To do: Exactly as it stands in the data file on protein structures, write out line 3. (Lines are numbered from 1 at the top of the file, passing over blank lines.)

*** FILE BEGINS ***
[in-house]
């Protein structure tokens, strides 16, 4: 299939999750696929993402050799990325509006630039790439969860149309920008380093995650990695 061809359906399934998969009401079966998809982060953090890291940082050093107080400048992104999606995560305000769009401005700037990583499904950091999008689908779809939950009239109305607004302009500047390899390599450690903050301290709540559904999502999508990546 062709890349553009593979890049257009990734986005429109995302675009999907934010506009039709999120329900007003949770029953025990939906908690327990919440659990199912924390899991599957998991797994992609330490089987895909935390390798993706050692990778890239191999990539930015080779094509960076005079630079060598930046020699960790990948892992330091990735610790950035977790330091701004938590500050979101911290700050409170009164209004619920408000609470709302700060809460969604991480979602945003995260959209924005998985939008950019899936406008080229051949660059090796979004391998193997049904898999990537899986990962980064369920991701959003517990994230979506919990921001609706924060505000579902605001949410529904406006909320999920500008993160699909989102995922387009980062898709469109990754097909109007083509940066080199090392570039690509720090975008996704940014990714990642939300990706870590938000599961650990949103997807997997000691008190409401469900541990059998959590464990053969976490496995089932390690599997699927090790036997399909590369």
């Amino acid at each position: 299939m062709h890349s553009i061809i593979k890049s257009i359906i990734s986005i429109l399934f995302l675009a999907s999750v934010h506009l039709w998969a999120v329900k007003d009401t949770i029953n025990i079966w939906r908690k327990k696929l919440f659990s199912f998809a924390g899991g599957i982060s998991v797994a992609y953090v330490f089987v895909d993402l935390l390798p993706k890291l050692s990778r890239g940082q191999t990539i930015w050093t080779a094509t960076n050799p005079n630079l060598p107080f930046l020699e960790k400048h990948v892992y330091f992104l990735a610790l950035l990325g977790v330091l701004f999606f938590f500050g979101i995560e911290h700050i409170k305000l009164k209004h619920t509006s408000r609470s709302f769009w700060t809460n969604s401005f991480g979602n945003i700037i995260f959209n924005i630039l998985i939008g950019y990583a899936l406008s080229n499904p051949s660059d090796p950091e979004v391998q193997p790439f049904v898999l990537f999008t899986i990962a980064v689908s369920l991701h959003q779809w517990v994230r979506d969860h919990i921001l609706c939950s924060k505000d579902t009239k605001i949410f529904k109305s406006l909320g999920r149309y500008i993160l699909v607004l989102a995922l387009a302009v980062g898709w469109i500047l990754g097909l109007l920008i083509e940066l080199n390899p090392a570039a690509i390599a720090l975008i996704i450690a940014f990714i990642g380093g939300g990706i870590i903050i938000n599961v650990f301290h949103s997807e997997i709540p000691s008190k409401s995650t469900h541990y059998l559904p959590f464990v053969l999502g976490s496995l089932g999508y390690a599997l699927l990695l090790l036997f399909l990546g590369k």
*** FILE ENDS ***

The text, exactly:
């Amino acid at each position: 299939m062709h890349s553009i061809i593979k890049s257009i359906i990734s986005i429109l399934f995302l675009a999907s999750v934010h506009l039709w998969a999120v329900k007003d009401t949770i029953n025990i079966w939906r908690k327990k696929l919440f659990s199912f998809a924390g899991g599957i982060s998991v797994a992609y953090v330490f089987v895909d993402l935390l390798p993706k890291l050692s990778r890239g940082q191999t990539i930015w050093t080779a094509t960076n050799p005079n630079l060598p107080f930046l020699e960790k400048h990948v892992y330091f992104l990735a610790l950035l990325g977790v330091l701004f999606f938590f500050g979101i995560e911290h700050i409170k305000l009164k209004h619920t509006s408000r609470s709302f769009w700060t809460n969604s401005f991480g979602n945003i700037i995260f959209n924005i630039l998985i939008g950019y990583a899936l406008s080229n499904p051949s660059d090796p950091e979004v391998q193997p790439f049904v898999l990537f999008t899986i990962a980064v689908s369920l991701h959003q779809w517990v994230r979506d969860h919990i921001l609706c939950s924060k505000d579902t009239k605001i949410f529904k109305s406006l909320g999920r149309y500008i993160l699909v607004l989102a995922l387009a302009v980062g898709w469109i500047l990754g097909l109007l920008i083509e940066l080199n390899p090392a570039a690509i390599a720090l975008i996704i450690a940014f990714i990642g380093g939300g990706i870590i903050i938000n599961v650990f301290h949103s997807e997997i709540p000691s008190k409401s995650t469900h541990y059998l559904p959590f464990v053969l999502g976490s496995l089932g999508y390690a599997l699927l990695l090790l036997f399909l990546g590369k």